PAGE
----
The law can specify certain minimum pay and benefits for workers, but unionism must not be encouraged
To be sure, legislation to this effect will upset the economics of aggregators, drive up their operating costs and possibly pressure profit margins.
The tussle between gig workers and their employers has reached the courts. The Supreme Court has sought a response from the Centre to a PIL filed by Indian Federation of App Based Transport Workers (IFAT). IFAT’s list of demands includes social security benefits, health insurance, pension, cash transfers of Rs 1,175 per day for app-based drivers and Rs 675 per day for others till December 31 or till the pandemic subsides. Most importantly, it wants that gig workers be recognised as unorganised workers as per Unorganised Workers’ Social Welfare Security Act 2008.
Going by the turn of events in some Western economies, the scales appear to be tipped in favour of gig workers. In the UK, the Supreme Court upheld an earlier ruling by the employment tribunal that the 25 drivers who had filed a case against Uber are employees and not contractors. This won the drivers a minimum wage, holiday pay, and pension. A draft proposal to make companies like Uber, Instacart and Amazon categorise their gig workforce as employees, and assure them more benefits, has been introduced in the European Union. In the US, while platform companies were able to successfully stall legislation—AB5 in California—aimed at reclassifying gig workers as employees, the tide is turning. The US labour secretary Marty Walsh, observed in an interview in April “…but in a lot of cases gig workers should be classified as employees..”. Walsh hit the nail on the head when he said that while the government did not grudge these companies the profits they were making, they do want to make sure the success trickles down to the worker. In May, the Biden administration had blocked a Trump-era rule that would have made it easier to classify gig workers as independent contractors rather than employees, signalling a potential policy shift toward greater worker protection.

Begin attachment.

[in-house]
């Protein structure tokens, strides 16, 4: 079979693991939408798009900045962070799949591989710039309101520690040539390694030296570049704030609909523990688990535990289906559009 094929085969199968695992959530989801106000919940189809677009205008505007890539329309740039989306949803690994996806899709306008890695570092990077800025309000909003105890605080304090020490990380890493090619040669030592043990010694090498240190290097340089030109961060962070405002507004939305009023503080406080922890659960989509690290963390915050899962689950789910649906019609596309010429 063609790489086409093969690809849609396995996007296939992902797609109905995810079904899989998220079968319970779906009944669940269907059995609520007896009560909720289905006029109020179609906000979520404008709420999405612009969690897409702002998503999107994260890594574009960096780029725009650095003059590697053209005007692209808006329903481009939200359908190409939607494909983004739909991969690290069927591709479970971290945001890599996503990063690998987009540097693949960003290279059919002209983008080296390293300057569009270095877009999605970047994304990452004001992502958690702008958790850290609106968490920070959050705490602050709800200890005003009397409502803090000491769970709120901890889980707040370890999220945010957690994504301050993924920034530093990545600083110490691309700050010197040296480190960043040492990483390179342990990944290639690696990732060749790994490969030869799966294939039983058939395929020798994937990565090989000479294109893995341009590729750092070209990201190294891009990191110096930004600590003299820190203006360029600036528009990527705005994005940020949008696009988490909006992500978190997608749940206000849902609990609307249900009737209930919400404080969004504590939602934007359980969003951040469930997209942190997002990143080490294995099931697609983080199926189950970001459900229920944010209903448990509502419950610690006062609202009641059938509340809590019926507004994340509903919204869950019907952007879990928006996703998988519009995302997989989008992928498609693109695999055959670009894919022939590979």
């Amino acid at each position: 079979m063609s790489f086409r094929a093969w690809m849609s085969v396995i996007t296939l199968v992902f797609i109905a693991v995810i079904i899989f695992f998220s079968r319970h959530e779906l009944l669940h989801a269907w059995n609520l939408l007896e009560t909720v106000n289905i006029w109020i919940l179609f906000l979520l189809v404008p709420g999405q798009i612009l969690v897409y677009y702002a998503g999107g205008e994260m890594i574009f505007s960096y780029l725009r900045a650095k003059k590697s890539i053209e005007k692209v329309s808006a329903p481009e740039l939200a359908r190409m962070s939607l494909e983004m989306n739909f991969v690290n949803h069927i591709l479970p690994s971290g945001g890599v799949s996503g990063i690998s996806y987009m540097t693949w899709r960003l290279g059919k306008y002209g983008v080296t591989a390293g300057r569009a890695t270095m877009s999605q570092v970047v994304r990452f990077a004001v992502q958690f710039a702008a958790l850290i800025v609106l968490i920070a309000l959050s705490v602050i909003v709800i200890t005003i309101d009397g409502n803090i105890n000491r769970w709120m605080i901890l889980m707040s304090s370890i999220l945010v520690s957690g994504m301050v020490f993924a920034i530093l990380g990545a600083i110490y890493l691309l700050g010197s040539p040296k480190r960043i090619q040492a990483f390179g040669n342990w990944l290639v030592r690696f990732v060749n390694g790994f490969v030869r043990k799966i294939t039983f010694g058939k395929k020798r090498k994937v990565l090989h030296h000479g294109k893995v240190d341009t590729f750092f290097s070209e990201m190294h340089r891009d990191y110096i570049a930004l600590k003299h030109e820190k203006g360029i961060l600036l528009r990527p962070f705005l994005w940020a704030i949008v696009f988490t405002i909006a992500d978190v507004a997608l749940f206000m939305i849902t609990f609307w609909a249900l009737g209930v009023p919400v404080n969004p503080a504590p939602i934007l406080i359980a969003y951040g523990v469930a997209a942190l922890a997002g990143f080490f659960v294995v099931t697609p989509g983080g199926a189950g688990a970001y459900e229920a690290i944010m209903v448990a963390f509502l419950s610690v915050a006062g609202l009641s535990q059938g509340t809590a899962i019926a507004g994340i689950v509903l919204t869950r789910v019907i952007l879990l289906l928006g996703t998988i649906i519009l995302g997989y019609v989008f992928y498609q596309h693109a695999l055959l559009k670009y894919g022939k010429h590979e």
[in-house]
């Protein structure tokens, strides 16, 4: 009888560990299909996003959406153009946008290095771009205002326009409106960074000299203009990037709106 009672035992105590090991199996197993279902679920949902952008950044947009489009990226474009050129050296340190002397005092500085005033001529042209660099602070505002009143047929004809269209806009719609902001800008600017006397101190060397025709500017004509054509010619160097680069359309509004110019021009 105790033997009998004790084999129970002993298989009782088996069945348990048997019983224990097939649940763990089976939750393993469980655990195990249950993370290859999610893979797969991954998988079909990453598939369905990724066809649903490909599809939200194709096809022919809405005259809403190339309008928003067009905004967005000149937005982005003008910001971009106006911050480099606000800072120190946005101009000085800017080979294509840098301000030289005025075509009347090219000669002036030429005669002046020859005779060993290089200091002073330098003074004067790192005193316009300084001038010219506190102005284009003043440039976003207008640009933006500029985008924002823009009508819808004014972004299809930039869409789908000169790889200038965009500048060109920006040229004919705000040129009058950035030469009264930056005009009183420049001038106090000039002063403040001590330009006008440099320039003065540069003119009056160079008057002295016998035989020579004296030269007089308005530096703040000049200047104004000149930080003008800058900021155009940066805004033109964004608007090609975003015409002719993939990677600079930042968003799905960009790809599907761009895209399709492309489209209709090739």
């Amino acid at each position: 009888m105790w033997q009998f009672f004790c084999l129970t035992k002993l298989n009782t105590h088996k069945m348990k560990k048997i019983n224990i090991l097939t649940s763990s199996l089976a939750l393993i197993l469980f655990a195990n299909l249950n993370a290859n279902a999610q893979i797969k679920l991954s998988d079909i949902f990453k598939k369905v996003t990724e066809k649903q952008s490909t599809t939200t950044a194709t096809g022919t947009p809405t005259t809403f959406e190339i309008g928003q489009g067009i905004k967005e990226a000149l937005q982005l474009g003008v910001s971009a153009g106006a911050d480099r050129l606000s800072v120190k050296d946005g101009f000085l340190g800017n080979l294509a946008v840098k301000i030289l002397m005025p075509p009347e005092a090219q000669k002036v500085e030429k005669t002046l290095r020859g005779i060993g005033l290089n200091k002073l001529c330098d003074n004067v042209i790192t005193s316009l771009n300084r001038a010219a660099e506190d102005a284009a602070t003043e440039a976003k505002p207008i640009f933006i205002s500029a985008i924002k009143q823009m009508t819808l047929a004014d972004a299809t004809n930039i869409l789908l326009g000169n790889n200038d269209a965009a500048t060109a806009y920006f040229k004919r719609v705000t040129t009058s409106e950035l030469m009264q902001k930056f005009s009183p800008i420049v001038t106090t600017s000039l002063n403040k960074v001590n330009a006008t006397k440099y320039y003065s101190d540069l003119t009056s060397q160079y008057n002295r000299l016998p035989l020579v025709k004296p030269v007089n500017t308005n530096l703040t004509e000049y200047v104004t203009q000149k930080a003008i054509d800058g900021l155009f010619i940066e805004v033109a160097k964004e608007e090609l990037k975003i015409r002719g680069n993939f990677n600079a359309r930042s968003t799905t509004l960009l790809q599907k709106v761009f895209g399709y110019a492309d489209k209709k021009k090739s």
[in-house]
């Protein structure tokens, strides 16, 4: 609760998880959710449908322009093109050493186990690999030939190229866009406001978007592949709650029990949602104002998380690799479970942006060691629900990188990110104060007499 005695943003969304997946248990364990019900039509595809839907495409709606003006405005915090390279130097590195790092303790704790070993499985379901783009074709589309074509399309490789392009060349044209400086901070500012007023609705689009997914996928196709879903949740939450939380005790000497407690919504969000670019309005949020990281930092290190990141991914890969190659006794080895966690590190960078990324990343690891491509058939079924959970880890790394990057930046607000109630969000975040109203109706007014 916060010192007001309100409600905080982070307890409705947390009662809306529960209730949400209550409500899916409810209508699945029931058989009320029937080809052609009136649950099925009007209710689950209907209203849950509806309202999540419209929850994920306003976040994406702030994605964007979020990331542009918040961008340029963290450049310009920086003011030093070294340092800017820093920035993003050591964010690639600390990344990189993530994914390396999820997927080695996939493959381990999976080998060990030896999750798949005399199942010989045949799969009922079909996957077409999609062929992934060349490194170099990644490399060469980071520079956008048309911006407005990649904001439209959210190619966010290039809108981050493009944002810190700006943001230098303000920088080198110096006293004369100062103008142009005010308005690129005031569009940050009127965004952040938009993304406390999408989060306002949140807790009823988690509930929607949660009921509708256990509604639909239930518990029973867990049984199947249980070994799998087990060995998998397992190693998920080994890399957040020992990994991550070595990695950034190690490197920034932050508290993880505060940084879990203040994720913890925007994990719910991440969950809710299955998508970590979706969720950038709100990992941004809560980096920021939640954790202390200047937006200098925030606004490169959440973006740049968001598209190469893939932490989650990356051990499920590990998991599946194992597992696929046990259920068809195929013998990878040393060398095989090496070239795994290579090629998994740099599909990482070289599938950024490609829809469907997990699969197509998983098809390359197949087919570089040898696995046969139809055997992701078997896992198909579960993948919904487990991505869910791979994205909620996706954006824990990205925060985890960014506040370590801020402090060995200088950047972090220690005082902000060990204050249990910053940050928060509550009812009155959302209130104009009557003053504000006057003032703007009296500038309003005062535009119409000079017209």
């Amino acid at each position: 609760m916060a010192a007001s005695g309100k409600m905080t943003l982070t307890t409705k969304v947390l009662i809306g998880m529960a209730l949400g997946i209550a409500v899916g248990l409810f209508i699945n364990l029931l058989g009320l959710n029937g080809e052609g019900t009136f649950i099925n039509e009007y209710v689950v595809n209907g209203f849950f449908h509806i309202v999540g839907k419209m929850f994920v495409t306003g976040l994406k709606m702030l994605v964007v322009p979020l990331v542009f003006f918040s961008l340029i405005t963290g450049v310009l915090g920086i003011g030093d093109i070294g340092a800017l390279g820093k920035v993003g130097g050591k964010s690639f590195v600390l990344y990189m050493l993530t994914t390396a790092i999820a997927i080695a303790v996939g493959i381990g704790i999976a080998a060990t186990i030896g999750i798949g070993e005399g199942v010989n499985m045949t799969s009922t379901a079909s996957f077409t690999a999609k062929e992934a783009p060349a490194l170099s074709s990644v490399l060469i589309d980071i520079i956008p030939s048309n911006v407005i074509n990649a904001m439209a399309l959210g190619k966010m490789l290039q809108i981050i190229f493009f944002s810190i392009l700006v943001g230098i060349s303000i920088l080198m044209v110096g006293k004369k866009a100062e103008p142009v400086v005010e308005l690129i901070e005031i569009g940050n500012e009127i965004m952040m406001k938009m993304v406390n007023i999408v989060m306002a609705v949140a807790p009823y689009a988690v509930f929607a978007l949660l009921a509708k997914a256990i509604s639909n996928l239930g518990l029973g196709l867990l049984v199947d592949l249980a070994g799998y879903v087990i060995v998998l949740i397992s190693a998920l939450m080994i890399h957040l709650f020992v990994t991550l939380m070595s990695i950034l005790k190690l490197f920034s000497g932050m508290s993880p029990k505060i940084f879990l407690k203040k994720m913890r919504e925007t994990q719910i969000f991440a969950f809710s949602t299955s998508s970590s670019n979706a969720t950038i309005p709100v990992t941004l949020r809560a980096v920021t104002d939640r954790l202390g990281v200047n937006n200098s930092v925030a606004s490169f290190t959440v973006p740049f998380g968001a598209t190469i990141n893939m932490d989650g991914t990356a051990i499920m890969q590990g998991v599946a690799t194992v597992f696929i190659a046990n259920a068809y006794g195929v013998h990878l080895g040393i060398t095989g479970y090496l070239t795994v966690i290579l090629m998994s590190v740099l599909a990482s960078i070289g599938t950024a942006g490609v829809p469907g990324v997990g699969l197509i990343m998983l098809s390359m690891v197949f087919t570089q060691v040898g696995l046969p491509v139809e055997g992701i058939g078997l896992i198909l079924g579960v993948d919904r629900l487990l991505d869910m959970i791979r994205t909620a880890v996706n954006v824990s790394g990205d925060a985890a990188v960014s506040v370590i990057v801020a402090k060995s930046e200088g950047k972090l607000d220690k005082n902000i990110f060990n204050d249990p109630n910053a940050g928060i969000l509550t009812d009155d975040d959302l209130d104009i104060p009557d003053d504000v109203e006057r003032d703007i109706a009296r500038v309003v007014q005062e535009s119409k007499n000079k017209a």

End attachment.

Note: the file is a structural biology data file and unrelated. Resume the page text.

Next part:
To be sure, legislation to this effect will upset the economics of aggregators, drive up their operating costs and possibly pressure profit margins. Permanent employees can be twice as expensive as contract hires or even more. Platform employers will point out the strength of their model lies in its ability to use the services of large numbers of workers and pay them for a specific task; this way they are paying for the specified job done during a defined period. That means they don’t need to worry about the productivity of full-time employees; it keeps costs down since their ‘partners’ are not entitled to the benefits that full-time employees are. In turn, the companies are able to ensure customers of a certain level of service.
That might be so. But from all accounts, a big section of gig economy workers—delivery executives, for instance—is getting a very raw deal. Given the workers belong to the more vulnerable sections of society, they need a stable income and much more than subsistence wages. Right now, one is not sure the remuneration for the work done is adequate. Also, the problem with these somewhat informal contractual agreements is that these don’t hold up well in a court of law. Employers may think that flexibility in the workplace is an advantage but the truth is that in a country like India workers prefer to be employed with one company in return for assured benefits. The concept of flexibility appeals more to white-collar workers. Recently, Urban Company did amend its policies in response to the grievances of its workforce. However, the problem needs to be addressed at an industry-wide level. The government must usher in legislation that protects gig economy workers without allowing them to disrupt businesses. The law can specify certain minimum pay and benefits for workers but unionism cannot be encouraged. Killing or bankrupting the businesses will not help anyone, least of all the workers.